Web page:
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|Battle of Neuwied (1797)|
|Part of the French Revolutionary Wars|
|Commanders and leaders|
|Lazare Hoche||Franz von Werneck|
|Army of Sambre-et-Meuse||Army of the Lower Rhine|
|35,000 to 38,000||21,000|
|Casualties and losses|
|2,000 killed, wounded and captured||10,000 (3,000–4,000 dead, 7,000 captured), 24–27 guns, 5–7 colors, 60 wagons|
The Battle of Neuwied (18 April 1797) saw Lazare Hoche lead part of the French Army of Sambre-et-Meuse against Franz von Werneck's Austrian army. The French attack surprised their enemies and broke through their lines. Aside from 1,000 men killed and wounded, Austrian losses included at least 3,000 prisoners, 24 artillery pieces, 60 vehicles, and five colors. For their part, the French lost 2,000 men killed, wounded, and captured. The losses were in vain because Napoleon Bonaparte signed the Preliminaries of Leoben with Austria the same day. The armistice halted the fighting so that both sides could negotiate a peace. The action occurred during the War of the First Coalition, part of the French Revolutionary Wars.
Louis Lazare Hoche was a French soldier who rose to be general of the Revolutionary army. He won a victory over Royalist forces in Brittany. His surname is one of the names inscribed under the Arc de Triomphe, on Column 3. Richard Holmes says he was, "quick-thinking, stern, and ruthless...a general of real talent whose early death was a loss to France."
Franz Freiherr von Werneck, born 13 October 1748 – died 17 January 1806, enlisted in the army of Habsburg Austria and fought in the Austro-Turkish War, the French Revolutionary Wars, and the Napoleonic Wars. He enjoyed a distinguished career until 1797, when he lost a battle and was dismissed as punishment. He was only reinstated in 1805. In that year he surrendered his command and was later brought up on charges. He died while awaiting a court-martial.
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The battle opened with an Austrian cannonade causing an attack by the French right wing on the Austrian left wing under Pál Kray. After several attacks against the key position on the Austrian right near the village of Bendorff, the French infantry, aided by several squadrons of chasseurs, were able to dislodge the Austrians from this position. A French cavalry charge drove the Austrians out of the village of Sayn. Hoche then launched a column under Antoine Richepanse in the pursuit of the retreating Austrians. Richepanse succeeded in capturing seven cannons, fifty caissons and five Austrian colors. The French infantry, supported by the guns of François Joseph Lefebvre, managed to dislodge the Austrians from the village of Zolenberg, causing the final defeat of the Austrian left wing.
Antoine Richepanse was a French revolutionary general and colonial administrator.
François Joseph Lefebvre, Duc de Dantzig, was a French military commander during the Revolutionary and Napoleonic Wars and one of the original eighteen Marshals of the Empire created by Napoleon.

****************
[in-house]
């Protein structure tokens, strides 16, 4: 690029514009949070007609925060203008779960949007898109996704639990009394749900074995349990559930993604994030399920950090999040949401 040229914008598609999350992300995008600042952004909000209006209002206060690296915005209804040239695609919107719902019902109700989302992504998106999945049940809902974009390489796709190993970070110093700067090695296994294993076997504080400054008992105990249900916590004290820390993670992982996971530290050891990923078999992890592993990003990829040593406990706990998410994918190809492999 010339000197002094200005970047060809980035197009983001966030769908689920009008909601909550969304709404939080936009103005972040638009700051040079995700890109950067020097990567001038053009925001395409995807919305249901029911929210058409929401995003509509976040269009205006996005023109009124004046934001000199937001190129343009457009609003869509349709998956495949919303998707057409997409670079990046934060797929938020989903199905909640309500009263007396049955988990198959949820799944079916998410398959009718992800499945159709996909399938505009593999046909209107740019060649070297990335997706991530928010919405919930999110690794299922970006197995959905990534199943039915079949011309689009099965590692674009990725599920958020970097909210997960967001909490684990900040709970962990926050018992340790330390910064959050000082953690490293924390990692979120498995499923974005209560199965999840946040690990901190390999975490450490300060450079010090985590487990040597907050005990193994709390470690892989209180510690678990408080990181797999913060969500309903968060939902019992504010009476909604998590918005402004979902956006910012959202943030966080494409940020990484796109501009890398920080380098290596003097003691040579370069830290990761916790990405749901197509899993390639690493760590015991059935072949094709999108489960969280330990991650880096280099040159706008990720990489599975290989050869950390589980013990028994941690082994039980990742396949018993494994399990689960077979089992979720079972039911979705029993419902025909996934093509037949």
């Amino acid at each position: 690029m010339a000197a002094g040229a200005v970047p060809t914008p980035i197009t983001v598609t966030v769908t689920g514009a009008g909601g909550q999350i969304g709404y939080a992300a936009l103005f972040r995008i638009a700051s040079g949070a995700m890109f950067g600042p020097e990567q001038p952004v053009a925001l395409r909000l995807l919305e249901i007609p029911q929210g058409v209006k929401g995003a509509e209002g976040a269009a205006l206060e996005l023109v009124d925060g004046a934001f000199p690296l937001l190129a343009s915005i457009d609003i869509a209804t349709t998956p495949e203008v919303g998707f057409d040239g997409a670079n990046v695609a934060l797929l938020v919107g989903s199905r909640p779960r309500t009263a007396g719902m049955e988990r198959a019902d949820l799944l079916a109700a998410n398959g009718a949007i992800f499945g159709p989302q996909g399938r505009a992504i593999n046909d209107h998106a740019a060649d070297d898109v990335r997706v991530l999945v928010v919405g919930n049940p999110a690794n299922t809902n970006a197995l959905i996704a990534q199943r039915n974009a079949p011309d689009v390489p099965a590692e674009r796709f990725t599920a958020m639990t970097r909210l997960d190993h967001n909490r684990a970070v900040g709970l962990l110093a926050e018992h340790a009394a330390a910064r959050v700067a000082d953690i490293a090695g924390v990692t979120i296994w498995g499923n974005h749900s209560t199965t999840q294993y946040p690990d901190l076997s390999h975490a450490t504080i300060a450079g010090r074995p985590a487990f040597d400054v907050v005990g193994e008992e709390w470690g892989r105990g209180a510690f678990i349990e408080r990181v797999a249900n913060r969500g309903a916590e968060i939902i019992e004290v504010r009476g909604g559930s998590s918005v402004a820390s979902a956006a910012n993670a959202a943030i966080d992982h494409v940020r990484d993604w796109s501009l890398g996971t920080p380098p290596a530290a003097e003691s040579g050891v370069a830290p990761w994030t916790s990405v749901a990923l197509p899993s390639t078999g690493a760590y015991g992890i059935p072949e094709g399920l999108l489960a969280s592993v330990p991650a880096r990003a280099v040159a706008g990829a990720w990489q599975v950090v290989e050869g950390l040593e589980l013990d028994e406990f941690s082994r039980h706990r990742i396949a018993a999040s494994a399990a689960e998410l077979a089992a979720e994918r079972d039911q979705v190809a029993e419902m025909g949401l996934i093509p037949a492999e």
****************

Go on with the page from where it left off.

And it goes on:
As the French right wing attacked the Austrian left wing, Hoche launched a second assault, this time on the Austrian center. After an artillery barrage, the grenadiers of General Paul Grenier assaulted the redoubts of Hettersdorff and took the village in a bayonet charge, while the hussars of Michel Ney outflanked the Austrian center position from the left. These attacks forced the Austrian center to retreat.
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After being dislodged by Richepanse, the Austrian left was rallied by Kray who was able to withstand further French attacks. To counter this, Hoche launched the grenadiers of Grenier and several squadrons of dragoons and Ney's hussars against Kray. Ney with some 500 hussars proceeded to Dierdorf where he engaged the Austrian reserve of 6,000 for four hours until the rest of the French army caught up.During a counterattack by Austrian cavalry Ney's horse fell and he was captured. Under this attack the Austrian left collapsed and in the pursuit the hussars captured 4,000 men and two colors. On their part of the battlefield the French left wing under Jean Étienne Championnet succeeded in driving the Austrians out of Altenkirchen and Kerathh.
Dragoons originally were a class of mounted infantry, who used horses for mobility, but dismounted to fight on foot. From the early 18th century onward, dragoons were increasingly also employed as conventional cavalry, trained for combat with swords from horseback.
The Austrian army lost 3,000 men in the battle and another 7,000 men were captured in the aftermath of the battle. The French captured twenty-seven cannon and seven Austrian colors in this major success. Hoche's successful offensive was stopped by news of the Preliminaries of Leoben which led to the Treaty of Campo Formio. The Battle of Neuwied is inscribed on the Arc de Triomphe in Paris.
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